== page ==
Farmer-to-Farmer is a USAID program, which relies on the expertise of American volunteers to respond to the needs of farmers and agribusinesses in the developing world. Land O'Lakes International Development implements the program in the Middle East and North Africa region. Most two to three week assignments are in Egypt or Lebanon. If you or someone you know are interested in volunteering and have agribusiness expertise, email the Farmer-to-Farmer volunteer recruiter, Sadie Paschke for more information at SPaschke@landolakes.com.

Gabrielle Bohlman

Gabriel bohlman is explaining to the trainee how to delineate the plot using 2 perpendicular measure tapes which will identify a zone of interest for  data collection, species inventory and analysis of the forest's conditions.


Name: Gabrielle Bohlman

Current title/profession: Graduate Student Researcher at UC Davis

Current hometown: Davis, California

Areas of expertise: Ecology, Plant Biology, Post-Fire Management, Forest Regeneration


ASSIGNMENT OVERVIEW

Name of project: Farmer-to-Farmer in the Middle East and North Africa

Location of the project: Lebanon

Organization that sent the volunteer: Land O'Lakes International Development


VOLUNTEER IMPACT

Lebanon is one of the most forested countries in the Middle East and is known for its iconic cedar forests. However, since the 1960’s forest cover has been reduced by 20% due to human activities like clearing land for agriculture and harvesting trees for wood. Over the past decade, the government has partnered with non-profit organizations and development programs in order to increase reforestation of these lost wild areas.

The Lebanon Reforestation Initiative (LRI) was established in partnership with the United States Agency for International Development (USAID) and the US Forest Service (USFS). LRI provides technical assistance and institutional support on sustainable forestry practies and wildfire management in economically depressed and environmentally degraded regions within Lebanon.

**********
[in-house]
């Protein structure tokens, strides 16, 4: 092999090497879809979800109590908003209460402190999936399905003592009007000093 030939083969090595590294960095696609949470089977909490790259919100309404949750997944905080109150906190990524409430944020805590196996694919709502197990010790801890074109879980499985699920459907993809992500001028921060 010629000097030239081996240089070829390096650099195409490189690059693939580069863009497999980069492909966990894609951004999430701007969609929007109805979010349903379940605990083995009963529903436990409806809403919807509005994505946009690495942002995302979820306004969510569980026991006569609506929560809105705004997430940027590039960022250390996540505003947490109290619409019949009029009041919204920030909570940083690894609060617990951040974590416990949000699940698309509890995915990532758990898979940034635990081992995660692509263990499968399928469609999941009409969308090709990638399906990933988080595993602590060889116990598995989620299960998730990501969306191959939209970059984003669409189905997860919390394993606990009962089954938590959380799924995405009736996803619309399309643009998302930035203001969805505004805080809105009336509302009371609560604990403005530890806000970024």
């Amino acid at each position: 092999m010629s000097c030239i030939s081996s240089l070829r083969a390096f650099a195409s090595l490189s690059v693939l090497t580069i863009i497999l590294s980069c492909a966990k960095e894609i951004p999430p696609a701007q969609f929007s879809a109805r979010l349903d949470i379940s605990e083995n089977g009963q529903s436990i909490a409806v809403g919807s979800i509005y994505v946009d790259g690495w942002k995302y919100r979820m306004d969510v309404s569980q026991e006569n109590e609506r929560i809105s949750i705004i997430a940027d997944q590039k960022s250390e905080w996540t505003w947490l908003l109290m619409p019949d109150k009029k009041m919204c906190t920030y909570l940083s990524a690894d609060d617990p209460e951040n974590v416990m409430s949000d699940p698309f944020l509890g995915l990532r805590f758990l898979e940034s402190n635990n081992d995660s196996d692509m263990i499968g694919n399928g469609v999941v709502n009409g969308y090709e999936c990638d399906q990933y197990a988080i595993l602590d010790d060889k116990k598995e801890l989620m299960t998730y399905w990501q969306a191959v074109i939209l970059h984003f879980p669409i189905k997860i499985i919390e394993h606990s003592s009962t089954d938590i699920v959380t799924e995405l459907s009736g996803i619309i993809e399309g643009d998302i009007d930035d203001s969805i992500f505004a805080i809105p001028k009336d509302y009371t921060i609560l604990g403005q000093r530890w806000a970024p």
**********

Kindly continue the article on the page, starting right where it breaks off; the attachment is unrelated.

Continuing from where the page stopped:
The Farmer-to-Farmer Program (F2F) in the Middle East and North Africa (MENA), implemented by Land O’Lakes International Development, has been partnering with LRI to provide highly skilled technical experts on short-term assignments to increase the technical know-how within LRI and partnering organizations and institutions.

In October of 2015, F2F MENA sent Gabrielle Bohlman, a graduate student at UC Davis in Ecology, to Lebanon to help develop an important tool for LRI and its partners.

The purpose of her work was to create a consistent process enabling a unified data collection sytem for allwho are gathering forestry data. While in country, Bohlman was able to adapt the local knowledge with the expertise that she brought from theUS to develop this protocol. Bohlman’s assignment was a great success! She trained 15 data collectors and the program used her protocol for the first time in 2016 and is planning to use it for their next round of data collection. In addition to the LRI’s and partnering NGO data collectors, Bohlman also shared her protocol with experts from five local universities who have integrated it into their work to be used for scientific purposes. Bohlman’s work is making it possible for analyists to create a map of vegetation in Lebanon, which will be developed at the end of 2017.